Hibari Misora and Koji Tsuruta.
A young girl, Okimi, falls in love with Kiritaro, a handsome thief disguised as a wealthy young master.
“Hakujasho (White Snake Enchantment),” 1983 drama, 1 hour and 58 minutes.
Directed by Shunya Ito. Starring Rumiko Koyanagi and Tomisaburo Wakayama.
Uta married a priest who saved her when she tried to commit suicide at a waterfall. A story about the love triangle between a lustful priest, his second wife and his son Masao.
“Hatamoto Yakuza (Yakuza Vassal),” 1966 samurai film, 1 hour and 29 minutes.
Directed by Sadao Nakajima. Starring Hashizo Okawa and Junko Fuji.
A young samurai warrior helps dispel townsfolk from evil forces.
“Hibi Rock (HIBI ROCK: Puke Afro and the Pop Star),” 2014 drama, 1 hour and 50 minutes.
Directed by Yu Irie. Starring Shuhei Nomura and Fumi Nikaido.
Takuro is a senior in high school. He has no talent for sports or aptitude for studying throughout high school and has never had a girlfriend. However, he found his true calling when he began playing rock music. Takuro plays his guitar and sings at the club “Hibi Rock,” but there are only a few people when he performs. When Takuro gets really excited during his performance, he takes off his clothes. After graduation, Takuro heads out to Tokyo with his band members. He begins to perform at a legendary live club. Takuro meets Saki who is a world-renowned idol singer. Takuro’s fate changes when she asks him to write her a song.
“Isshin Tasuke Tenka no Ichidaiji (Isshin Tasuke: A World In Danger),” 1958 jidaigeki, 1 hour and 31 minutes.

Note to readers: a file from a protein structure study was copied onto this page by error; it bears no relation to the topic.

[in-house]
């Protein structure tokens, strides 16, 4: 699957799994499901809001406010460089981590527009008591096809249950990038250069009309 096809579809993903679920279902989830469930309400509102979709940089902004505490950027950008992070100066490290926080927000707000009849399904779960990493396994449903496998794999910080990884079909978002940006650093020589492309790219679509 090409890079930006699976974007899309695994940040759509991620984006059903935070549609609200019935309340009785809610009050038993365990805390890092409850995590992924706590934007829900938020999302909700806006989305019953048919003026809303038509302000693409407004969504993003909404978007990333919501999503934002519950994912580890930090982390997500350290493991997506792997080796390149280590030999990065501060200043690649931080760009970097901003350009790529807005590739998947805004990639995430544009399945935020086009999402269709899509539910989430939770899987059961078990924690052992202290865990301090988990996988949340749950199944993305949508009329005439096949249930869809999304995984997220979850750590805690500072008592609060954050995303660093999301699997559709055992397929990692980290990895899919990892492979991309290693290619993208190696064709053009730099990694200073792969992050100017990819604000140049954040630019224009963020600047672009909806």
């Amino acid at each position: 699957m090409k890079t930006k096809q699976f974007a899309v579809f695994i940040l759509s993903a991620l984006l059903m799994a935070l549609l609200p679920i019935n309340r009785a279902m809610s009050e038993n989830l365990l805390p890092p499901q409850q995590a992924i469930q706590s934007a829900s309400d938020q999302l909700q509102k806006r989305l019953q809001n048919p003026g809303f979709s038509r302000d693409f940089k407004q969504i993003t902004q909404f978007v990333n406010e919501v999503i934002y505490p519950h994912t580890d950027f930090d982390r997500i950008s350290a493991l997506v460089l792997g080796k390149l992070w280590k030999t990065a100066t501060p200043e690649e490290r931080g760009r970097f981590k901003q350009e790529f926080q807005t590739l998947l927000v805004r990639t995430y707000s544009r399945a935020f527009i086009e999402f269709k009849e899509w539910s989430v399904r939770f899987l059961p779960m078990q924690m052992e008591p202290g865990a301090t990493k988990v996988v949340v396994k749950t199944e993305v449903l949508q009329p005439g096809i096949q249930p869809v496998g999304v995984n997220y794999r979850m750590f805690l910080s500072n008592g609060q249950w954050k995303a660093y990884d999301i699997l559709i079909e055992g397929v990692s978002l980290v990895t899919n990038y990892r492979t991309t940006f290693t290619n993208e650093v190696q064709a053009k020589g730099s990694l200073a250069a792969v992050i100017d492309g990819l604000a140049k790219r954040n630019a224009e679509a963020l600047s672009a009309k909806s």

Directed by Tadashi Sawashima. Starring Kinnosuke Nakamura, Ryunosuke Tsukigata, and Isao Yamagata.
A simple fishmonger, Tasuke, takes it upon himself to expose corrupt officials.
“Jirocho Sangokushi Dai-sanbu (The Kingdom of Jirocho 3),” 1964 jidaigeki, 1 hour and 34 minutes.
Directed by Masahiro Makino. Starring Koji Tsuruta and Shingo Yamashiro.
The third part of the story about feudal boss Jirocho and his underlings.
“Kami no Tsuki (Pale Moon),” 2014 drama, 2 hours and 6 minutes.
Directed by Daihachi Yoshida. Starring Rie Miyazawa and Sosuke Ikematsu.
Rika, an ordinary housewife, works as a contract employee for a bank. She receives favorable evaluations from her clients and boss because of her attentive work. Nevertheless, she feels a sense of emptiness from her husband who doesn’t seem interested in her. One day, she meets a university student Kota and falls into an extramarital affair with him. The more she spends with him, the more she is tempted to dip into her clients’ money. As she splurges on expensive goods and consecutive nights in luxury hotel suites, her attitudes to money and her daily life become distorted, and it becomes a full-blown embezzlement.
“Kigeki Kyuko Ressha (Express Train),” 1967 comedy/drama, 1 hour and 30 minutes.
Directed by Masaharu Segawa. Starring Kiyoshi Atsumi and Yoshiko Sakuma.
Atsumi Kiyoshi, famous for his role in Torasan, stars as Aoki Goichi, a veteran train conductor who dedicates himself in providing quality service to his passengers. With his many years of experience, he never fails to find solutions for any troubles that occur along the way. A comedic drama revolving around the lives of those who ride the express train.
“Kunisada Chuji (On National Authority),” 1958 jidaigeki, 1 hour and 36 minutes.
Directed by Shigehiro Ozawa. Starring Chiezo Kataoka, Kotaro Satomi, Kunio Kaga and Ryunosuke Tsukigata.
Kunisada Chuji is a common folk hero who looks out for poor people in the country who are at the mercy of corrupt officials. Intent on fulfilling a dying wish from one of his henchmen, Asataro, to find a decent home for his young nephew, Chuji descends from his hide out in the mountain, and heads to the city in spite of numerous dangers that await him there.